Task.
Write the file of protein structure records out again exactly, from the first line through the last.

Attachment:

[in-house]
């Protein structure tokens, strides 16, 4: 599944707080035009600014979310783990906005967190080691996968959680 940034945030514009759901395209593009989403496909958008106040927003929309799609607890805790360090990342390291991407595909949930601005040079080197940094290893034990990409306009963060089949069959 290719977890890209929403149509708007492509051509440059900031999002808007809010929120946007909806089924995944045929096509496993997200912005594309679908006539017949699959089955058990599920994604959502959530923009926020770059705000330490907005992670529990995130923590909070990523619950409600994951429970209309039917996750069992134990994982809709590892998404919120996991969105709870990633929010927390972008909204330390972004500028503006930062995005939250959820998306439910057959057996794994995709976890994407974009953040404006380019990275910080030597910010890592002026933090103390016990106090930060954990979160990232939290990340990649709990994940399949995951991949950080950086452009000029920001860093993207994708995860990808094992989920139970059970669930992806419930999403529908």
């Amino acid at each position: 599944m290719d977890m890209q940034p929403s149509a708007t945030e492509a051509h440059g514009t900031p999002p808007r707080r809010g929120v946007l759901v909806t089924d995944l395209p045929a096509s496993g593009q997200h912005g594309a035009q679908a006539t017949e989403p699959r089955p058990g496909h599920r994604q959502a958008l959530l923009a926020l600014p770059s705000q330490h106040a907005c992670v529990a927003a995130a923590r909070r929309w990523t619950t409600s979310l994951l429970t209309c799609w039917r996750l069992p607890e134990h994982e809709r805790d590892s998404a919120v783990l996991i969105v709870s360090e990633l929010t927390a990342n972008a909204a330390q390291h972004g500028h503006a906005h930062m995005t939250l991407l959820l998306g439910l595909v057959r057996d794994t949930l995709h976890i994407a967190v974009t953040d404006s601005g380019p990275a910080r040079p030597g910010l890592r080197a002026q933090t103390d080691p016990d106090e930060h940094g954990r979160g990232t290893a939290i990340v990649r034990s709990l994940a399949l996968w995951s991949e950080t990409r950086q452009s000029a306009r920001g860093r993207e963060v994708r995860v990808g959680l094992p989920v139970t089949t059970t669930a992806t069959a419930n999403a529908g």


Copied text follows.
[in-house]
């Protein structure tokens, strides 16, 4: 599944707080035009600014979310783990906005967190080691996968959680 940034945030514009759901395209593009989403496909958008106040927003929309799609607890805790360090990342390291991407595909949930601005040079080197940094290893034990990409306009963060089949069959 290719977890890209929403149509708007492509051509440059900031999002808007809010929120946007909806089924995944045929096509496993997200912005594309679908006539017949699959089955058990599920994604959502959530923009926020770059705000330490907005992670529990995130923590909070990523619950409600994951429970209309039917996750069992134990994982809709590892998404919120996991969105709870990633929010927390972008909204330390972004500028503006930062995005939250959820998306439910057959057996794994995709976890994407974009953040404006380019990275910080030597910010890592002026933090103390016990106090930060954990979160990232939290990340990649709990994940399949995951991949950080950086452009000029920001860093993207994708995860990808094992989920139970059970669930992806419930999403529908």
């Amino acid at each position: 599944m290719d977890m890209q940034p929403s149509a708007t945030e492509a051509h440059g514009t900031p999002p808007r707080r809010g929120v946007l759901v909806t089924d995944l395209p045929a096509s496993g593009q997200h912005g594309a035009q679908a006539t017949e989403p699959r089955p058990g496909h599920r994604q959502a958008l959530l923009a926020l600014p770059s705000q330490h106040a907005c992670v529990a927003a995130a923590r909070r929309w990523t619950t409600s979310l994951l429970t209309c799609w039917r996750l069992p607890e134990h994982e809709r805790d590892s998404a919120v783990l996991i969105v709870s360090e990633l929010t927390a990342n972008a909204a330390q390291h972004g500028h503006a906005h930062m995005t939250l991407l959820l998306g439910l595909v057959r057996d794994t949930l995709h976890i994407a967190v974009t953040d404006s601005g380019p990275a910080r040079p030597g910010l890592r080197a002026q933090t103390d080691p016990d106090e930060h940094g954990r979160g990232t290893a939290i990340v990649r034990s709990l994940a399949l996968w995951s991949e950080t990409r950086q452009s000029a306009r920001g860093r993207e963060v994708r995860v990808g959680l094992p989920v139970t089949t059970t669930a992806t069959a419930n999403a529908g």